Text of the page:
I have a bit of a different take on the first child of David and Bathsheba being taken by the LORD. Yes, it was a punishment on David, and David should have paid the debt. But what about Bathsheba? Was she totally innocent in the sin? Yes, David was the King, and she was obligated to obey his commands. However, remember Abigail, the wife of Nabal? When David was very angry and ready to slay every man in her family, she went to him in humility and spoke to him turning David from his hot anger. 1Sam 25:23-35. The point I'm making is David was King, but he could be reasoned with, even when his passions were flared. We don't read where Bathsheba tried to reason with him, tried to tell him what they were doing was wrong on so many levels. Sin is sin, shared by two people it has to be paid by two people. Innocents get hurt in the process. David fasted and prayed for 7 days to see if he could change God's mind about the child. No, but what did he say.. "I can go to where my child is." 2 Sam 12:23 David knew that God had his child. He also know that through repentance he would be reunited with his child again. He went and comforted Bathsheba, she bore him Soloman, a child God loved. 2Sam 12:24 Obviously, David and Bathsheba had repented. Hebrew history tells us that for years they had to nightly change King David's bedcloths as they were soaked with tears of repentance. The question was why did God take the innocent child? How much suffering do you think it was to watch Solomon grow up, even favored by the LORD, and not think of his older brother? Would they have been close? Would they have looked alike? All those questions David and Bathsheba must have asked through the years as they watched their son grow and mature... knowing it was their sin that put him in an early grave. How awful the guilt must have been. No wonder those sheets were soaked in tears. Every thought of the sin, how it broke God's law, exactly what had happened.. would have brought a fresh round of tears. Remember King David did not live under grace. Jesus had not yet died on the cross. Forgiveness was not easily available like it is today. King David was the light of Israel and God promised him a light always in Jerusalem. (2Sam 21:17, 1Kings 11:36, 2Kings 8:19). I believe this is why God did not kill David and Bathsheba as punishment for their sin. Instead, God took their child and put a sword in the home that almost destroyed them. Be Blessed, Lena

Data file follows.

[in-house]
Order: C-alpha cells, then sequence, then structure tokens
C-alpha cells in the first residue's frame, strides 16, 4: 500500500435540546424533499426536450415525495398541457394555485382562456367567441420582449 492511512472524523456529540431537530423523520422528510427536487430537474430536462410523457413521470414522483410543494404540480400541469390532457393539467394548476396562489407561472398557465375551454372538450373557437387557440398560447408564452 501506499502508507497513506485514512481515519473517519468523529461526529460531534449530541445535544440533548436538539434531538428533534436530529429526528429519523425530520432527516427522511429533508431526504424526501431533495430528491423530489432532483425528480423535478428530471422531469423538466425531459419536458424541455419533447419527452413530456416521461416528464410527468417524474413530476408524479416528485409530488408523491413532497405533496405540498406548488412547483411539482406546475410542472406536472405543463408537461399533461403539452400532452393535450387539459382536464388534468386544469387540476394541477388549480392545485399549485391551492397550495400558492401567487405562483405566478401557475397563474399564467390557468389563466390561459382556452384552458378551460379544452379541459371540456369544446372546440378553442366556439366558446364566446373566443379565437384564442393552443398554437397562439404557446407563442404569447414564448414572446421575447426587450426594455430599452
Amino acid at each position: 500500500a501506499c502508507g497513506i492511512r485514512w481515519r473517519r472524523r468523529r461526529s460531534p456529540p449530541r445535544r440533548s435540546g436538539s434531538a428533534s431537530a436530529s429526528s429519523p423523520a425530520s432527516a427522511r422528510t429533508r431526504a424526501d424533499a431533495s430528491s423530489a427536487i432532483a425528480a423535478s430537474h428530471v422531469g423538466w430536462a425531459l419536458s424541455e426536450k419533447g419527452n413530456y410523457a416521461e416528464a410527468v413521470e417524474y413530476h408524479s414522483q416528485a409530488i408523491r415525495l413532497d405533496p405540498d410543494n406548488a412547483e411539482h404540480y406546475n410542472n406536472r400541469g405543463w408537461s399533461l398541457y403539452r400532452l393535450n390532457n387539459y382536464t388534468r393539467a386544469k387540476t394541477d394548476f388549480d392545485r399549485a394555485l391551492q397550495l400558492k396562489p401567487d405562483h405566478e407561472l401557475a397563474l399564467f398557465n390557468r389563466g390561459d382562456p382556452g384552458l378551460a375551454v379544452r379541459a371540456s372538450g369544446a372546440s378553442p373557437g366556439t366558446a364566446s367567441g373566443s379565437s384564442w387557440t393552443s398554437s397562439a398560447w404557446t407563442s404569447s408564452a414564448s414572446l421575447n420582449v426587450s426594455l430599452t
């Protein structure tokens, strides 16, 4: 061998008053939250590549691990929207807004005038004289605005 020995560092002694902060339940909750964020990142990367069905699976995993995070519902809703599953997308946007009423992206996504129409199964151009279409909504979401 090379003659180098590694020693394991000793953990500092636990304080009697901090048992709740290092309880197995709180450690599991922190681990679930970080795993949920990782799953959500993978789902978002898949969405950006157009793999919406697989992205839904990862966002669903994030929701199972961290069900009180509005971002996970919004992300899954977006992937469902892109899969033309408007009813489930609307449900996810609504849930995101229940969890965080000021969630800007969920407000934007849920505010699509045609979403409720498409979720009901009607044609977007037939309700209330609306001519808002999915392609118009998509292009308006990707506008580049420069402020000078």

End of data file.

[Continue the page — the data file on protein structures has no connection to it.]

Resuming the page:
David and Bathsheba's baby was born of sin and in sin, the same as we all are. And so, this unnamed baby was on a path of going from life to death, as we all are (Heb 9:27). Nothing extra happened to the baby. Whether the baby lived seven days or seven decades, he was destined for the grave. We belong to God, not our parents. Our parents belong to God. (I think this "fact of life" is the source of the disconnect. Some of us seem to think our lives are about us and what we think, how we feel. When we discover that not to be the case, we want to charge God with being self-centered. A Father who only wants to show His awesome love for us). With that in mind, was God grieved with the death of the baby? We read that David was greatly distressed by the baby's illness. How did he act when the baby died? He got cleaned up and went back to his normal routine. He blessed the Lord. He "went into the house of the LORD and worshipped"(2 Sam 12:20). It is a gross misunderstanding of the teachings being offered here to insinuate that the baby was unjustly punished by God. Again, the baby died the same as we all do. If you want to complain about the death of an innocent person you'll have to use Jesus. Jesus was not born of sin or in sin. He was sent by God to die for our sin. The difference is He came voluntarily. This story is a shadow of that truth. The baby was a sinner by birth. I realize we don't all believe that, but that doesn't change it from being so. If we're not born sinners, then God is unjust when an infant dies before ever committing a sinful act. The wages of sin is death (Rom 6:23). If the baby isn't a sinner it's not right for him to die before committing a sinful act. This should vindicate God. I won't be surprised when it doesn't. Read and ponder Romans 3:5. Is God unrighteous to inflict wrath on us, the unrighteous?